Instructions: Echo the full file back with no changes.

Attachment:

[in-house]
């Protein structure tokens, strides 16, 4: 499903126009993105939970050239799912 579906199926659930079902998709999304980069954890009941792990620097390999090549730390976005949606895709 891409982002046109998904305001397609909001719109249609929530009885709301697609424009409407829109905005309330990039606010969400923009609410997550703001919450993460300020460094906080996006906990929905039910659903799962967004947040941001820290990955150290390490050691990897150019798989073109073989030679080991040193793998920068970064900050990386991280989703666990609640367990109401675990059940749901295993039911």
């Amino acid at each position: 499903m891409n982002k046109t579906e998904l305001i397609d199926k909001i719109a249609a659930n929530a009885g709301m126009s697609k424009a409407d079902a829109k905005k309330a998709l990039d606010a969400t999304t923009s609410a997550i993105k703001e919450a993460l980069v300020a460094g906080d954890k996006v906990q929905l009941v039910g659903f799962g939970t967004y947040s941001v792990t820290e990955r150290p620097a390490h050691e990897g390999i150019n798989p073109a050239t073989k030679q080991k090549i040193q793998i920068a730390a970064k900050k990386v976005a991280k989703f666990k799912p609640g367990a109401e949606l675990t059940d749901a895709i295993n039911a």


[in-house]
């Protein structure tokens, strides 16, 4: 499903126009993105939970050239799912 579906199926659930079902998709999304980069954890009941792990620097390999090549730390976005949606895709 891409982002046109998904305001397609909001719109249609929530009885709301697609424009409407829109905005309330990039606010969400923009609410997550703001919450993460300020460094906080996006906990929905039910659903799962967004947040941001820290990955150290390490050691990897150019798989073109073989030679080991040193793998920068970064900050990386991280989703666990609640367990109401675990059940749901295993039911």
């Amino acid at each position: 499903m891409n982002k046109t579906e998904l305001i397609d199926k909001i719109a249609a659930n929530a009885g709301m126009s697609k424009a409407d079902a829109k905005k309330a998709l990039d606010a969400t999304t923009s609410a997550i993105k703001e919450a993460l980069v300020a460094g906080d954890k996006v906990q929905l009941v039910g659903f799962g939970t967004y947040s941001v792990t820290e990955r150290p620097a390490h050691e990897g390999i150019n798989p073109a050239t073989k030679q080991k090549i040193q793998i920068a730390a970064k900050k990386v976005a991280k989703f666990k799912p609640g367990a109401e949606l675990t059940d749901a895709i295993n039911a």